June too soon


It was a brisk
January morning
Where the sun was
Warming the air still cool
From the night before,
But still it did not
Warm the chill in me.

I sat across from
The doctor in his office.
The fourth doctor,
As I was not satisfied
With the opinions of
The three doctors before him.

The expression on his face
Was grave,
The appropriate term for
What he was about to tell me.
With a voice devoid of any emotion
But sympathy, he told me
That my cancer was in
The advance stages,
And I have up to June
To live.

I suppose I was in shock
Or some zombie like state
Of acceptance which allowed me
To act normal and make my way home.

At home,
I cried and cried and cried
Until all my tears were spent,
And all that was left was
The silent, dry, body wracking sobs.
They too were spent
And were replaced by a deep slumber.

The next morning,
I awoke embraced in a sense
Of calm, that was equal
To the stillness of the surface
Of a quiet lake.
In that calm, I was resolute,
In that calm, I chose to live.
I chose to live.

In the weeks that followed,
I forgave my enemies,
And asked for their forgiveness.
I told my friends and family
How much I loved and appreciated them,
That even when I pass on,
My love for them will remain.

In the months that followed,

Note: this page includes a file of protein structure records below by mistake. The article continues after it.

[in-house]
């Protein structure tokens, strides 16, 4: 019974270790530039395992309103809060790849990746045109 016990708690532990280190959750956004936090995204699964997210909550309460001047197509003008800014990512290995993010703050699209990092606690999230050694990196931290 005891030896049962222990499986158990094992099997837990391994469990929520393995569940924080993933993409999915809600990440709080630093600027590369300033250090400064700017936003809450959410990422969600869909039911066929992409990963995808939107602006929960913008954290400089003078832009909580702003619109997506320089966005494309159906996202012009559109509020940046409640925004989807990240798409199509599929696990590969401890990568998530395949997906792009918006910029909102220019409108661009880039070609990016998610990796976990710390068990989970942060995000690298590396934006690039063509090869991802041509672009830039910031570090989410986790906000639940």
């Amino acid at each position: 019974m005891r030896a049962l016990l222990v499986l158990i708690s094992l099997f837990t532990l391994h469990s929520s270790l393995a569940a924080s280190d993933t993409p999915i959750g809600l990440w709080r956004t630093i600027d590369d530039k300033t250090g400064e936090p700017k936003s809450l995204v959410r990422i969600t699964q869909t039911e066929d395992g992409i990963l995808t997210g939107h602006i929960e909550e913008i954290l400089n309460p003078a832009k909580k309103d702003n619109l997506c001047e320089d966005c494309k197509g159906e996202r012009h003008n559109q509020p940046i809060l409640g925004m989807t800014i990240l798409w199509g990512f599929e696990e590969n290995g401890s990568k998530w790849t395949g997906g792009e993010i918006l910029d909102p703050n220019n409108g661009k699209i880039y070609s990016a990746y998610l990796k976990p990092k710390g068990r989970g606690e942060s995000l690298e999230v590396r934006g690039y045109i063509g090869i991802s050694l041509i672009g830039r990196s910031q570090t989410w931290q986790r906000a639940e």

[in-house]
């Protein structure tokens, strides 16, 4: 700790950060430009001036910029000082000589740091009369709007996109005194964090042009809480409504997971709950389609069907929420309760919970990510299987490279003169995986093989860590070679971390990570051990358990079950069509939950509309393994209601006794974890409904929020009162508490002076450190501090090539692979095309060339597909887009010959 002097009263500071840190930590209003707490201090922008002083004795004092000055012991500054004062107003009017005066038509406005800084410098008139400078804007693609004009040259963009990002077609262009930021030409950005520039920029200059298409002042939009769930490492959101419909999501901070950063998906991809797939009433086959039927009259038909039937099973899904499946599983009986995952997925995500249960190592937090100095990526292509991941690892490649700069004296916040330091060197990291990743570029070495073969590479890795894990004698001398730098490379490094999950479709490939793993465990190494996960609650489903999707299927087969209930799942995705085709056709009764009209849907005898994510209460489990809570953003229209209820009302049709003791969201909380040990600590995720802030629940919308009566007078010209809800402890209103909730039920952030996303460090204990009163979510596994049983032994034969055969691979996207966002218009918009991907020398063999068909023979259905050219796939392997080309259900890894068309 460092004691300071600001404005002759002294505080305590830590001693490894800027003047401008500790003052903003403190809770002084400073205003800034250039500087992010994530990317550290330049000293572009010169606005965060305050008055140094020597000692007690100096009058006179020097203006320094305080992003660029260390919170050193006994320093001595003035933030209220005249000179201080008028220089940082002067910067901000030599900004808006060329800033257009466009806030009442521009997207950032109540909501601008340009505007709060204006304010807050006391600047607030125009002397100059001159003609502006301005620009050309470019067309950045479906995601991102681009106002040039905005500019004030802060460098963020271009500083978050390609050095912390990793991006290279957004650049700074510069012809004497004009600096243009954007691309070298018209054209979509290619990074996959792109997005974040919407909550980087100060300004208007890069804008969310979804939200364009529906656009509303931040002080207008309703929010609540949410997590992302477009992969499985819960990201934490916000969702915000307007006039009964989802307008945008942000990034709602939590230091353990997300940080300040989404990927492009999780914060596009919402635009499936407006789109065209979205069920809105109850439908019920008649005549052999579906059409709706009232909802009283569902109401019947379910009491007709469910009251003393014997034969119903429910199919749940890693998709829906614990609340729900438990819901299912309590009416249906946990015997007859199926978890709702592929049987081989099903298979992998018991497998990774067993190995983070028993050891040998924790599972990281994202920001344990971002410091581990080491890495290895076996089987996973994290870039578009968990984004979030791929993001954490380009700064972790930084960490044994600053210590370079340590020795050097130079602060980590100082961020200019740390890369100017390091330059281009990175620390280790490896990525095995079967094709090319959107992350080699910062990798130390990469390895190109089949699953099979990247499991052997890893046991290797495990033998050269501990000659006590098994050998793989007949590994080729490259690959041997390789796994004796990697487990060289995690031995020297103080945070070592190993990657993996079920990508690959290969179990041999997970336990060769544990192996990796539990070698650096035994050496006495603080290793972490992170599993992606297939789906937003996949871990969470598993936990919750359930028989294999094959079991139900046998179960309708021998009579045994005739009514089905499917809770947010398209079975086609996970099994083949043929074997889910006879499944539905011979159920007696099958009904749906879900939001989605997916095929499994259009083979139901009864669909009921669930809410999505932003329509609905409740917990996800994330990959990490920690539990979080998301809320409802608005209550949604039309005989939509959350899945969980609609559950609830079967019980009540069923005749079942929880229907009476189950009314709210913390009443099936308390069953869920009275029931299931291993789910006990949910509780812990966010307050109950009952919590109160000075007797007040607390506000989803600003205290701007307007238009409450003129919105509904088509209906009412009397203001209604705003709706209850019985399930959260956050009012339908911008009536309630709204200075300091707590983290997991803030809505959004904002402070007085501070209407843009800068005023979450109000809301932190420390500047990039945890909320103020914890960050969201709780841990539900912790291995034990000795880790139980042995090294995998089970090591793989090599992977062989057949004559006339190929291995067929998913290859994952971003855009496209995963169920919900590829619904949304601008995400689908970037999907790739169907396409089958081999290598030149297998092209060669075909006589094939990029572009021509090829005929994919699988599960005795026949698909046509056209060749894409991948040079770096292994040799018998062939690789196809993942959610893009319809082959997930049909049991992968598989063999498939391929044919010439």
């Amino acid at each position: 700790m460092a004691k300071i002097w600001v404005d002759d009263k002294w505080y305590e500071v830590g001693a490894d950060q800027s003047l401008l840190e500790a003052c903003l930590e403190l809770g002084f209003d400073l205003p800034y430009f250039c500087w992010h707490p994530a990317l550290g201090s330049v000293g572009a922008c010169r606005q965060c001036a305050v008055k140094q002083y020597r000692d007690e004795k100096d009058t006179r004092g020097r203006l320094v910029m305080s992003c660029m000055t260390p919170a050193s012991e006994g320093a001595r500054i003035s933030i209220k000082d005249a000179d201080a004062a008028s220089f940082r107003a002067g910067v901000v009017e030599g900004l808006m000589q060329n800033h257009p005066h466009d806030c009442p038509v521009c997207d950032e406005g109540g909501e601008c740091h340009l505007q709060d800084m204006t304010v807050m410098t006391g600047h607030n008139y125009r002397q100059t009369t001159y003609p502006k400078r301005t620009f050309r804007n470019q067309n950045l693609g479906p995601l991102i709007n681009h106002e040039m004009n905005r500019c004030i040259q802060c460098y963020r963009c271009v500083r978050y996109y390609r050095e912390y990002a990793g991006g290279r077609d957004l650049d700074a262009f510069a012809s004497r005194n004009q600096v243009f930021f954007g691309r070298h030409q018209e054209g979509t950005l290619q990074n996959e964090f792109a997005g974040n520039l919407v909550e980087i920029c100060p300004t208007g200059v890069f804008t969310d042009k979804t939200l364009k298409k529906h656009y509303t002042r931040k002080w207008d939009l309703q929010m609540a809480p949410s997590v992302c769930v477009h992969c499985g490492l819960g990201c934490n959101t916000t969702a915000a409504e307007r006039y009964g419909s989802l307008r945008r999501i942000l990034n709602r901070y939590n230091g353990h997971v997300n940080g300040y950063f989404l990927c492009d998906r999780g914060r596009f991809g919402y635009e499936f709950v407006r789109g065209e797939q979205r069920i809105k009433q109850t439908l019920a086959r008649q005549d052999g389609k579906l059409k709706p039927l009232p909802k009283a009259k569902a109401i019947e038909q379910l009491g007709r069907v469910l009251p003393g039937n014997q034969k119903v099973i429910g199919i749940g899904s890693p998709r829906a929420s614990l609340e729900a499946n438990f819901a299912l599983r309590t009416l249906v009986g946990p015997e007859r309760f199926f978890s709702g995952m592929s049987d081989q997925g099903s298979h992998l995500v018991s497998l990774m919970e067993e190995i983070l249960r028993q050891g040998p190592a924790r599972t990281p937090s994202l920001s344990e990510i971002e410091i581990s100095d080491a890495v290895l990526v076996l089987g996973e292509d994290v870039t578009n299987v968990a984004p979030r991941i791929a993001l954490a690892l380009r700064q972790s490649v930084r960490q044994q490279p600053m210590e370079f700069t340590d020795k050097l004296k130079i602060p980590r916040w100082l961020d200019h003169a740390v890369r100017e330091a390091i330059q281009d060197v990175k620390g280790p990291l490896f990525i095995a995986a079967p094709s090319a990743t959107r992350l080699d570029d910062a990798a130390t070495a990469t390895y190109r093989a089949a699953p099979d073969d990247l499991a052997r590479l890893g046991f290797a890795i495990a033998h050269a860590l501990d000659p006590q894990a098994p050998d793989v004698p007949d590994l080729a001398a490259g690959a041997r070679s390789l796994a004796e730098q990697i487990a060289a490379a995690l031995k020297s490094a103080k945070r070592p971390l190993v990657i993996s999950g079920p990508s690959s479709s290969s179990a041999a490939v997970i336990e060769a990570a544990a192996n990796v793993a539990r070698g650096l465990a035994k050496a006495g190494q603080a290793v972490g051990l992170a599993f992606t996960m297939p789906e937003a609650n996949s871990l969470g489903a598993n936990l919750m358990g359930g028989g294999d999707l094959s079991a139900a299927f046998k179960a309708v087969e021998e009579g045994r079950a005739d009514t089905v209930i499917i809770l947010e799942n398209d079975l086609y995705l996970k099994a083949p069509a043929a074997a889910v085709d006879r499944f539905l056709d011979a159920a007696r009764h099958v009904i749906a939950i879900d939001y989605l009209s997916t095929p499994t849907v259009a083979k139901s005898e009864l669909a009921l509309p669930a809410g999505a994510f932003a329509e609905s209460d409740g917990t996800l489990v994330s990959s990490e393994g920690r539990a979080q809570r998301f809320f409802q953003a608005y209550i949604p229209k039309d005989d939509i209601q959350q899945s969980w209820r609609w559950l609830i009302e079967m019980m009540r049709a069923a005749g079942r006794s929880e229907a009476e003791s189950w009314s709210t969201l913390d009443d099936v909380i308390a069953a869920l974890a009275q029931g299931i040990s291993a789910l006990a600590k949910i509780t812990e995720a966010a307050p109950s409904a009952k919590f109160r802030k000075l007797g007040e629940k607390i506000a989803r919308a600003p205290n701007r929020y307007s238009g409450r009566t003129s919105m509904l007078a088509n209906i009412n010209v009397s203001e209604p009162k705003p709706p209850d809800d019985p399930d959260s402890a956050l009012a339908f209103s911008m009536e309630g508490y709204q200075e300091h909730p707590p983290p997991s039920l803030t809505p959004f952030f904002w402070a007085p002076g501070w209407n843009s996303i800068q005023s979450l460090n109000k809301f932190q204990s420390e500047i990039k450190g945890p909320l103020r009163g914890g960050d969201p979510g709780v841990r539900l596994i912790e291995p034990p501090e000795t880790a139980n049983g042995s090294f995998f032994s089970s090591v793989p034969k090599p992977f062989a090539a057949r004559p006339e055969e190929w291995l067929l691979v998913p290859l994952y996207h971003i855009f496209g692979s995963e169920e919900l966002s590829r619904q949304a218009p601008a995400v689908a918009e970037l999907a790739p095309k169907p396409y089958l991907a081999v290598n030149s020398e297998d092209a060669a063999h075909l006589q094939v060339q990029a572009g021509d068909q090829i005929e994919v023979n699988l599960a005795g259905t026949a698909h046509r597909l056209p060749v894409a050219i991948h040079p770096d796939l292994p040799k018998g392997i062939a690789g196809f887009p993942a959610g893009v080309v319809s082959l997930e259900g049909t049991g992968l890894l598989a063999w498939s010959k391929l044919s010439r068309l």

I lived!
I climbed mountains,
I dove in oceans,
I fell from the sky
Like a fallen angel.

In the months that followed,
I ran with the bulls,
I danced the samba
In the Brazilian Carnival,
I saw the Northern Lights
And a polar bear.

In the months that followed,
I ate good food,
Drank good wine
In the company of good people.

In the months that followed,
I laughed.
I laughed till I cried.
I laughed till no more sound came.
And my face held a constant

Soon June came,
Then July,
Then August,
Then the other months,
But I didn’t care because
I was living.

By August, two years later,
I had lived my life
I did all I wanted to do,
I saw all I wanted to see,
And it was only
When I was done living
That I allowed myself to die.

On the last day of August,
Two years later,
I died.

June was too soon,
But August, two years later
Was far enough for me.



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